The students' responses to the questionnaire are shown in Figs. 10, 11, and 12. From Fig. 10, it can be observed that a majority of students (75 percent) believed that the proposed dance lesson generation system is useful in learning dance while only 5 percent of the students showed negative opinions. The result shown in Fig. 11 is also encouraging, with 80 percent of the students considering the learning material to be very rational or rational. Furthermore, Fig. 12 indicates that 65 percent of the students confirmed or strongly confirmed the rationality of the learning process in the proposed system. The proposed work on automatic dance lesson generation is deemed useful and rational for most students who have not received any formal dance training.

Table 1. The Average Learning Time of the Two Groups of Students

Fig. 10. Students' responses to the question “What do you think of the proposed dance lesson generation system?”

Fig. 11. Students' responses to the question “What do you think of the learning material?”

Fig. 12. Students' responses to the question “What do you think of the learning process?”

5. Conclusion
In this paper, an automatic dance lesson generation is proposed which is suitable in a learning-by-mimicking scenario where the learning objects can be represented as multiattribute time series data. The proposed automatic lesson generation system identifies the compact prerequisite structure, determines the knowledge states and plans a learning path by considering the complexity of the learning objects. The final planned learning path facilitates learning in an easy-to-complex manner while respecting the prerequisite relations. A demonstration of the proposed dance lesson generation system has been implemented. The user study showed that the system provides a practical way for people to learn dance.


The work described in this paper was fully supported by a grant from the Research Grants Councils of the Hong Kong Special Administration Region, China (Project No. CityU 1165/09E).

    Y. Yang and L. Deng are with the Department of Computer Science, City University of Hong Kong, USTC-CityU Joint Research Centre, and also with the Department of Computer Science and Technology, Suzhou Institute for Advanced Study, University of Science and Technology of China, Room 202, Zhishan Building, Dushuhu Higher Education Town, Suzhou, Jiangsu 215021, China. E-mail: {yyoung, dlqun}

    H. Leung is with the USTC-CityU Joint Research Centre and the Department of Computer Science, City University of Hong Kong, 83 Tat Chee Avenue, Kowloon Tong, Hong Kong SAR 999077.


    L. Yue is with the USTC-CityU Joint Research Centre and the Department of Computer Science and Technology, University of Science and Technology of China, 96 Jinzhai Road, Hefei, Anhui 230026, China.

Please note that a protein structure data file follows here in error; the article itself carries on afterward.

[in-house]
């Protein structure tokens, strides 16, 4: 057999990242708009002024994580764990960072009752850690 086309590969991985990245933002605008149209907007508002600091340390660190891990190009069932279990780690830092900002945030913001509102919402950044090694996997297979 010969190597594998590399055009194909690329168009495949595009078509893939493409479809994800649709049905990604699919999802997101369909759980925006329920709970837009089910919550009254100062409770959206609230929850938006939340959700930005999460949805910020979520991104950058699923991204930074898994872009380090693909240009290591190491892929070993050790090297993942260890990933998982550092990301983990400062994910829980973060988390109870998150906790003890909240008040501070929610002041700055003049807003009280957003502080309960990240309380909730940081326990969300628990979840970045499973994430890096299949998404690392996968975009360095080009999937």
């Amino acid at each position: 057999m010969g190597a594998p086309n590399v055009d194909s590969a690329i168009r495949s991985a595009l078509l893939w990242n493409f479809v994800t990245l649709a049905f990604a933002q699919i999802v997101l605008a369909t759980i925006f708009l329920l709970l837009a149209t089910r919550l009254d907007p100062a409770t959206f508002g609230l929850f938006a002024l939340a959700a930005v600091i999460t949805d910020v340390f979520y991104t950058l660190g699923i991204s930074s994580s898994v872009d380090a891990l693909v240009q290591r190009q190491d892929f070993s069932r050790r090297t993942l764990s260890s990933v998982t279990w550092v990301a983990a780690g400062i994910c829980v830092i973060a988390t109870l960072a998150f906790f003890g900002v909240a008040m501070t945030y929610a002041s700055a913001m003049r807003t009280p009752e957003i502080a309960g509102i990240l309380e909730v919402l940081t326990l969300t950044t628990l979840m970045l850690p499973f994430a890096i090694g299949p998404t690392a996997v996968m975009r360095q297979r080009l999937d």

Manuscript received 8 Mar. 2011; revised 29 Oct. 2011; accepted 18 Nov. 2011; published online 3 Dec. 2011.

For information on obtaining reprints of this article, please send e-mail to:, and reference IEEECS Log Number TLT-2011-03-0024.

Digital Object Identifier no. 10.1109/TLT.2011.31.


Yang Yang is currently working toward the PhD degree in the Department of Computer Science and Technology at the University of Science and Technology of China (USTC). He is also enrolled in a joint PhD program offered by the City University of Hong Kong and USTC. His research interests include human motion analysis, human computer interaction, and e-learning.

Howard Leung received the BEng degree in electrical engineering from McGill University, Canada, in 1998, and the MSc and PhD degrees in electrical and computer engineering from Carnegie Mellon University in 1999 and 2003, respectively. He is currently an assistant professor in the Department of Computer Science at the City University of Hong Kong. His current research projects include 3D human motion analysis, brain informatics, and intelligent tools for Chinese handwriting education. He is currently a member of the Multimedia Systems and Applications Technical Committee, which is a subsidiary organization of the IEEE Circuits and Systems Society.

Lihua Yue is currently a professor in the Department of Computer Science and Technology at the University of Science and Technology of China. Her main research projects include database system and information integration.

Liqun Deng is currently working toward the PhD degree in the Department of Computer Science and Technology at the University of Science and Technology of China (USTC). He is also enrolled in a joint PhD program offered by City University of Hong Kong and USTC. His research interests include human motion analysis, human computer interaction, and pattern recognition.